What's Next?

We hope that our city’s education leaders work in partnership with families and communities to implement the solutions that THEY want to see. This means adequate and equitable resources for schools, transparent citywide school funding, and bold policies that allow parents to lead the charge towards #GreatSchoolsInEveryWard

PAVE Parent Leaders are doing their part by advocating for increased access to specialized school programs and mental health supports and trauma-informed training in all schools. We can’t wait to see all they accomplish this year and the change they make for kids! 

Check out what they’ve been up to here and reach out to for more information about how YOU can get involved. We can only get to a more equitable and inclusive education system with all of us working together on behalf of each and every child in every ward and community – PAVE the way with us! 


The PAVE Team

Keep in touch! Sign up to join the PAVE listserv.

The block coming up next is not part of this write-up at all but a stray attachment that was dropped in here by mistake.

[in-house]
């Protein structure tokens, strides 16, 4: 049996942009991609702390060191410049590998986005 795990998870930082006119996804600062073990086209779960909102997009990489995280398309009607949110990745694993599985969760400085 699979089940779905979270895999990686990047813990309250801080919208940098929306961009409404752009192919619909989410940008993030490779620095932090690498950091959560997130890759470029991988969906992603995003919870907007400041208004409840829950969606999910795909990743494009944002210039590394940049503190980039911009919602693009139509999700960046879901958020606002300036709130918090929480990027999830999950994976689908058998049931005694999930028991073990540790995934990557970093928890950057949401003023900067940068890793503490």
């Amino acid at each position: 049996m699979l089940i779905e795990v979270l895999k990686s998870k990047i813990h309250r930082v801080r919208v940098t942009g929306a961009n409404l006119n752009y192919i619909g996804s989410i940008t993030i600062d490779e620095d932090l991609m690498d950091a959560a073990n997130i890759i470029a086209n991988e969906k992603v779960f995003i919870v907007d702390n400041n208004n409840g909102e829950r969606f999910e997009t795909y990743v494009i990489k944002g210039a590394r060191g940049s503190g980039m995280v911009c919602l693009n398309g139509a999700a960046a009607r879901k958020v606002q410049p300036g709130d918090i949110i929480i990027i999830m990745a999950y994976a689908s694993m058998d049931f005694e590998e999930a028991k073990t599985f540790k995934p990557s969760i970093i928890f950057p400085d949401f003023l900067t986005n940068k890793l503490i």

Do you have events and opportunities to share with PAVE?
Email us at
PAVE (Parents Amplifying Voices in Education) is a 501(c)(3) nonprofit organization that connects, informs, and empowers parent leaders to give families in DC a voice and a choice in the vision for education in our city. PAVE's goal is to create an education system in which parents are partners in developing a diversity of safe, nurturing, and great schools for every child in every ward and community.
Copyright © 2019 Parents Amplifying Voices in Education, All rights reserved.
You are receiving this email because you are signed up to receive updates and correspondence from PAVE.